"Am I Not a Man and a Brother?"

"Am I Not a Man and a Brother?"

04/21/2024     General, Books & Autographs, DC / Mid-Atlantic

NEW YORK, NY --The Fred Rotondaro Collection of Americana offers a group of very rare works spanning three centuries. The collection focuses on efforts to abolish slavery first in England, then in England's North American colonies, and ultimately in the United States. The Federal and Antebellum periods are well represented by landmark works of law and literature. A special subset of materials relates to Abraham Lincoln, whose Emancipation Proclamation succeeded in ending slavery in the United States and marked a turning point in the Civil War. The Collection gathers the diverse writings of Frederick Douglass, Mark Twain, and George Washington Cable as thinkers of the late 19th century grappled with the African American experience and post-Civil War reality. In the 20th century, the Collection explores the Civil Rights movement, again in law and literature, as pivotal Supreme Court decisions are represented alongside illustrated books of the Harlem Renaissance.

One stirring image is emblematic of the Collection. First created in late 18th century England to represent the abolitionist movement there, the famous image of a kneeling and shackled slave with the text "Am I Not a Man and a Brother?" is one of the most haunting and thought provoking in history as it has been evoked in all eras. The image was first designed by the potter and entrepreneur Josiah Wedgwood, who was also an ardent abolitionist and great friend to Thomas Clarkson, the best-known abolitionist of the period. The image appears twice in the Collection: first, in a scarce example of the circa 1834 Wedgwood-designed painted reverse-glass plaque commemorating the abolition of slavery in England's West Indies colonies, here paired with the text "Britannia Set Me Free" (lot 229). This plaque corresponds chronologically with an interesting 1844 Thomas Clarkson autograph letter in the Collection debating the import taxes to be paid from England's recently emancipated West Indian colonies versus the imports of the slave-owning non-English colonies Brazil and Cuba (lot 235).

The second example of Wedgwood's image in the Collection comes in the unusual form of original carved woodblocks used in the printing of the American abolitionist poet John Greenleaf Whittier's famous anti-slavery broadside of 1837 titled "Our Countrymen in Chains" (lot 228). For Whittier's work, the image is paired with the powerful question: "Am I Not a Man and a Brother?" This question is at the core of both the English and American abolitionist movements, and its impact is undeniable. As Mr. Rontondaro's collection reaches the American Civil Rights movement of the 1960s, it is germane to note that the motto "Am I Not a Man and Brother?" was stenciled onto signs carried by Detroit Sanitation workers on the day Martin Luther King, Jr. was assassinated. This image and its long application help contextualize the Fred Rotondaro Collection and allow us now to explore the Federal, Antebellum and Civil War portion of the Collection.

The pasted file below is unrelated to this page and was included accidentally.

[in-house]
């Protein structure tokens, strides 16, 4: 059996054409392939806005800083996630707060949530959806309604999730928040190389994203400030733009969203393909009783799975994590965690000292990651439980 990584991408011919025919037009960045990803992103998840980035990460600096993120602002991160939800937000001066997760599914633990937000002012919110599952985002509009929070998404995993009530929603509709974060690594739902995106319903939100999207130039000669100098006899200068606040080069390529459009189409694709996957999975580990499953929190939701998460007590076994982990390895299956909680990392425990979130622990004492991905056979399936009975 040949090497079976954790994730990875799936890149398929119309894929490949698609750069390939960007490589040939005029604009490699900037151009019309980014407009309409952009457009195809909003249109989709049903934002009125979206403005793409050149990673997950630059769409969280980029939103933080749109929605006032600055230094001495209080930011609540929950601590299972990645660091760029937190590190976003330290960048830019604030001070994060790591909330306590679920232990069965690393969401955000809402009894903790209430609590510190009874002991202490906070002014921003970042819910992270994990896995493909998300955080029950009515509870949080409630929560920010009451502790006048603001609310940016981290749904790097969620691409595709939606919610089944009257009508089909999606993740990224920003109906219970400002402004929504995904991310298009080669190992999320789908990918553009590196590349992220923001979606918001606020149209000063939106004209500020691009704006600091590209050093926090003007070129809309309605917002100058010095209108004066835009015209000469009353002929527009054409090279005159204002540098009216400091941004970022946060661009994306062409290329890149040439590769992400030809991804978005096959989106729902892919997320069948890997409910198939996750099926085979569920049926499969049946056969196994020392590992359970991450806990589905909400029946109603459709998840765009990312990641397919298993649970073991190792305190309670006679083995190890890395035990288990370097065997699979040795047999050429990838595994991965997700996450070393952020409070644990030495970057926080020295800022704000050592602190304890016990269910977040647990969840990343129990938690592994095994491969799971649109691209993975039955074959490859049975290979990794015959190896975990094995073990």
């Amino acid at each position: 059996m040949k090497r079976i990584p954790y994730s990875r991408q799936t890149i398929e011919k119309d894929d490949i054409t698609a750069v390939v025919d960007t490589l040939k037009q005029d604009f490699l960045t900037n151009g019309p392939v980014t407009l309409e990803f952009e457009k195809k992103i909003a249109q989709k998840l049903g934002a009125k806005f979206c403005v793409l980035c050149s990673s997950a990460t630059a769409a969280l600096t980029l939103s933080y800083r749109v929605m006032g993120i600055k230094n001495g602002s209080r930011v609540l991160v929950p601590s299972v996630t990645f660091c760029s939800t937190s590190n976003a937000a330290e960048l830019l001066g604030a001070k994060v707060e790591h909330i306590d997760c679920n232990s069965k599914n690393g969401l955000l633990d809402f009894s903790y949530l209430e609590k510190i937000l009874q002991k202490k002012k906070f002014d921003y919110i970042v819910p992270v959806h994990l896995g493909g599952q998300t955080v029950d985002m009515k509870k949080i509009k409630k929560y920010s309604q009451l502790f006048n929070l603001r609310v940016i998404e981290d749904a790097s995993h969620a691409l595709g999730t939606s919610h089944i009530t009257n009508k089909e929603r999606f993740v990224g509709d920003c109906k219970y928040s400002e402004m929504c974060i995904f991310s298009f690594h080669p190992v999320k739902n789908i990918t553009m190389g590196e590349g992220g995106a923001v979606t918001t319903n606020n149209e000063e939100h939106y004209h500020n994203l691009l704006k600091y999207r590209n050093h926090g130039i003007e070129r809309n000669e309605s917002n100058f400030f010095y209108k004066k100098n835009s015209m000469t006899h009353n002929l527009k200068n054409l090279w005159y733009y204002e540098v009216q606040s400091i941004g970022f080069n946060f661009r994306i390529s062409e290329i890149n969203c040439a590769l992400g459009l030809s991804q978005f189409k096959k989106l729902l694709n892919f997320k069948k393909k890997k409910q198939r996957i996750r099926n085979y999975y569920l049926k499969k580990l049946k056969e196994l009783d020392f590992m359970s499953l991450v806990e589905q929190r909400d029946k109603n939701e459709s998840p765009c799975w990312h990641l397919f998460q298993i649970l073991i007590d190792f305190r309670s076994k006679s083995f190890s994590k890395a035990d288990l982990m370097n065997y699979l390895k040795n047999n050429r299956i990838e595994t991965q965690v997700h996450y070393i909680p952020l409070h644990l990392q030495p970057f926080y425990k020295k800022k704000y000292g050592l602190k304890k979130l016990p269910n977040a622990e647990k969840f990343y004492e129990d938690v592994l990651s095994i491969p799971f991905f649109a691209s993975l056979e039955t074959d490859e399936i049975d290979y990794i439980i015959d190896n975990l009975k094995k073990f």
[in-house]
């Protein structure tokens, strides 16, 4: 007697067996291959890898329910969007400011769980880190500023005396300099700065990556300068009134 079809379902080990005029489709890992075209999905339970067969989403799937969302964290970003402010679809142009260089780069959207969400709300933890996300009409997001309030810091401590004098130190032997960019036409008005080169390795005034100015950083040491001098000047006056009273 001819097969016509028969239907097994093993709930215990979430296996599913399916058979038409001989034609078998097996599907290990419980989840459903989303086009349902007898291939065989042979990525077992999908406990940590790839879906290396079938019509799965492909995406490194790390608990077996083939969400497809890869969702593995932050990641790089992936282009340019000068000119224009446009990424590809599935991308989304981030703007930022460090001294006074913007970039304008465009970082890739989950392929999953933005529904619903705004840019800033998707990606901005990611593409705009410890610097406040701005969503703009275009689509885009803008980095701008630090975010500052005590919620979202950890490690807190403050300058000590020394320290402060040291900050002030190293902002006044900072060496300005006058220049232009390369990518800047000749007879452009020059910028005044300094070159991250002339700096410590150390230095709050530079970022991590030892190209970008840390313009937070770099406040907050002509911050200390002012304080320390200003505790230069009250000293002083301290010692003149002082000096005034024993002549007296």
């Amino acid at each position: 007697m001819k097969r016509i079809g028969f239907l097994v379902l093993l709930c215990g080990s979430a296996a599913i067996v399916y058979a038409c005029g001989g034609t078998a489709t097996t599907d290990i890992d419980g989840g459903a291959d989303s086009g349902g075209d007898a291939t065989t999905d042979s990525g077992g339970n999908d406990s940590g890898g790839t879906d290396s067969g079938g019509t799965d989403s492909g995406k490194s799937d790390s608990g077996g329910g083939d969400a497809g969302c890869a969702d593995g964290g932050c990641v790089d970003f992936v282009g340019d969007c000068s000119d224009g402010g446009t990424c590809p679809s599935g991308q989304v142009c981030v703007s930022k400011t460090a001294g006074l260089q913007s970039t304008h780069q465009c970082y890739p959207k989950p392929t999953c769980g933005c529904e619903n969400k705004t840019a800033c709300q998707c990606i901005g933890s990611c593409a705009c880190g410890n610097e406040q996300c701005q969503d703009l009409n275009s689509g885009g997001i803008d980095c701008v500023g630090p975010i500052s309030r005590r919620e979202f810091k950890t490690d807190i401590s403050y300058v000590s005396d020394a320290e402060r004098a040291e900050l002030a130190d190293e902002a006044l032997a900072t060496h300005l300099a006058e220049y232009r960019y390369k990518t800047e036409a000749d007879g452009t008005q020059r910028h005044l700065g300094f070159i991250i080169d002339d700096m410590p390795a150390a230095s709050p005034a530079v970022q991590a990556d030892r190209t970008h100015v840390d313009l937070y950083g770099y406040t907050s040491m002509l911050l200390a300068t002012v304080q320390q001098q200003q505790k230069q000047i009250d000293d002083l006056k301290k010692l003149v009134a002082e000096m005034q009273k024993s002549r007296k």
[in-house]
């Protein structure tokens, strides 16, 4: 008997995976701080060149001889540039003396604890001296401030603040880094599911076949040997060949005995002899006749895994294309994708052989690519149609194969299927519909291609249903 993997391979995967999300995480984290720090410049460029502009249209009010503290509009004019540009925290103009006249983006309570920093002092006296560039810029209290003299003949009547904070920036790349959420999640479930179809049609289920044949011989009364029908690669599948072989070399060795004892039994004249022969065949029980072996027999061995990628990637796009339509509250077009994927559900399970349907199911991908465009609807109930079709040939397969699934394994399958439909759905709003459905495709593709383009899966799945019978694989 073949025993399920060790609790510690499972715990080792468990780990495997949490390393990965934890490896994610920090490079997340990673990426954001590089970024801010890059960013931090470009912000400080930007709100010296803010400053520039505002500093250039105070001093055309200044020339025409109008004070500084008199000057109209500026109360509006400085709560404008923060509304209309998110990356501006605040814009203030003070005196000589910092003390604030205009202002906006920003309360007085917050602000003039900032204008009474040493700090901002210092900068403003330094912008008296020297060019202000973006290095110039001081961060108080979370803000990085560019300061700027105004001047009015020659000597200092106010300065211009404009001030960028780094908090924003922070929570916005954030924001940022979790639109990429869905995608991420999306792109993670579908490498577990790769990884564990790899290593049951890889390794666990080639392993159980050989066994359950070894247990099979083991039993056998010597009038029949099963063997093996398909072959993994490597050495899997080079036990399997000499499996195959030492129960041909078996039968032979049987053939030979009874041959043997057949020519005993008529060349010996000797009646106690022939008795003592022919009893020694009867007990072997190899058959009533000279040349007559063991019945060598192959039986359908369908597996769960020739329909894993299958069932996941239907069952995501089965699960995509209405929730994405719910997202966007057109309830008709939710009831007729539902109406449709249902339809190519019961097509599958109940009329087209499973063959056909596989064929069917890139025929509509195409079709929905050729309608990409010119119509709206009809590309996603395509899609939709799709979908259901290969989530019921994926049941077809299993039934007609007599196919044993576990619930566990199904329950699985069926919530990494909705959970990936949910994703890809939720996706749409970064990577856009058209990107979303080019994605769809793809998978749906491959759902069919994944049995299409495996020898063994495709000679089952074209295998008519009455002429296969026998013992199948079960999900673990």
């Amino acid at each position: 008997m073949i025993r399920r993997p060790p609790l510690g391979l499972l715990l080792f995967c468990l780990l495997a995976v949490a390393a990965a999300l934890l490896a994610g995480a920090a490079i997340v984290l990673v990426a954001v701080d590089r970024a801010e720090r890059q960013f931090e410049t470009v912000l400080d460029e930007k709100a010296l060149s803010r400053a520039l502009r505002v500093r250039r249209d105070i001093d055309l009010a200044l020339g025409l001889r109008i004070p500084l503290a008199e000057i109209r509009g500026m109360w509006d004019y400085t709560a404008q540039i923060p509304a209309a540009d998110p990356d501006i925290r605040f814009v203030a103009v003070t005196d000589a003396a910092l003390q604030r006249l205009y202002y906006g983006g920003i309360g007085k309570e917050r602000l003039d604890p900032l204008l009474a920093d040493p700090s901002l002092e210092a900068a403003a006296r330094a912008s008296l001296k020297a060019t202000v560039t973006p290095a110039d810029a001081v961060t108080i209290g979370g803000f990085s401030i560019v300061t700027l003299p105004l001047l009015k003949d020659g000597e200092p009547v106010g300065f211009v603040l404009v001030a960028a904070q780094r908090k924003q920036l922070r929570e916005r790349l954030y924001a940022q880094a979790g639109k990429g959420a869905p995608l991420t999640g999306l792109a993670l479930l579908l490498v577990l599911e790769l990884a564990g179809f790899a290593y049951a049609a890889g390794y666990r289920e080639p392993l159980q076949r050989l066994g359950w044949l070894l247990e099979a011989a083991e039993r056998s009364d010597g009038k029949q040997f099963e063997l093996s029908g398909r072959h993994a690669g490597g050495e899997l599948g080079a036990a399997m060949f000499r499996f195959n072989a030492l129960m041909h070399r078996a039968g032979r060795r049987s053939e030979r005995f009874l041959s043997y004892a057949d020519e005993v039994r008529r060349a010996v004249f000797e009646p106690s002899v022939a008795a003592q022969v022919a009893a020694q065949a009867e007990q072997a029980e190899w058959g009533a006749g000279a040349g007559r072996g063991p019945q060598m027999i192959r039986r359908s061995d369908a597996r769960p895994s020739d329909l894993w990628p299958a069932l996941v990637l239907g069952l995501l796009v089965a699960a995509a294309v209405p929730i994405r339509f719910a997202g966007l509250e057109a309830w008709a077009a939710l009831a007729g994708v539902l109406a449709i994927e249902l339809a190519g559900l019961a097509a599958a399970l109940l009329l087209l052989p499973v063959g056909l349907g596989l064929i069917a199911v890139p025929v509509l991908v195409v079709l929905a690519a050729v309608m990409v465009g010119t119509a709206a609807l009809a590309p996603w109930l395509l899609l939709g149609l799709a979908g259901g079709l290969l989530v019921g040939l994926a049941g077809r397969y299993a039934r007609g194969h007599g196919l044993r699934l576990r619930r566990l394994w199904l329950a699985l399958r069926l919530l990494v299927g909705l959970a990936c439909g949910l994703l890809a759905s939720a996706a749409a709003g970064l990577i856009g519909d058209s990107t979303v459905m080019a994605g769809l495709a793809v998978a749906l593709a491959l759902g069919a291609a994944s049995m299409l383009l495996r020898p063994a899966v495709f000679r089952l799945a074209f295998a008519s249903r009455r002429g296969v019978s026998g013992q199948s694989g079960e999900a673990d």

Many interesting items in the Collection relate to the late colonial and Federal period. While the military and political career of first President George Washington is of endless interest, a late personal directive is one of his most impactful. Executed on July 9th, 1799, just months before his death that December, The Will of General George Washington, is remarkable for the order that all of Washington's slaves be freed upon the death of his wife, Martha. The Will was entered for probate in the Fairfax County Courthouse, where the manuscript remains today, and was first published in pamphlet form in Alexandria, Virginia in 1800. Offered in the Rotondaro Collection is a rare copy of the first printing of this important document (lot 239). Washington writes:

Upon the decease of my wife, it is my Will & desire that all the Slaves which I hold in my own right, shall receive their freedom ... And whereas among those who will receive freedom according to this devise, there may be some, who from old age or bodily infirmities, and others who on account of their infancy, that will be unable to support themselves; it is my Will and desire that all who come under the first & second description shall be comfortably clothed & fed by my heirs while they live...

This act is one of the most important steps towards the abolition of slavery in the United States. We can only surmise what the long-term ramifications of other actions available to Washington at this time could have been.

Abolitionism existed in what became the United States well before the Revolution, and Anthony Benezet is the most important abolitionist in the colonies before 1776. A French-born Huguenot, his family faced persecution and left France for London where they joined the Quakers. Benezet arrived in Philadelphia in 1731 and early on became known for his abolitionist and other radical views for the time. A teacher, by 1750 he was offering classes to black slaves at night. In 1755, Benezet set up the first public girls' school on the American continent. In 1770, he founded the Negro School at Philadelphia and in 1775 he helped found The Society for the Relief of Free Negroes Unlawfully Held in Bondage better known as the Pennsylvania Abolition Society of which Benjamin Franklin was elected president. A towering figure in this realm before the Revolution, he died in 1784.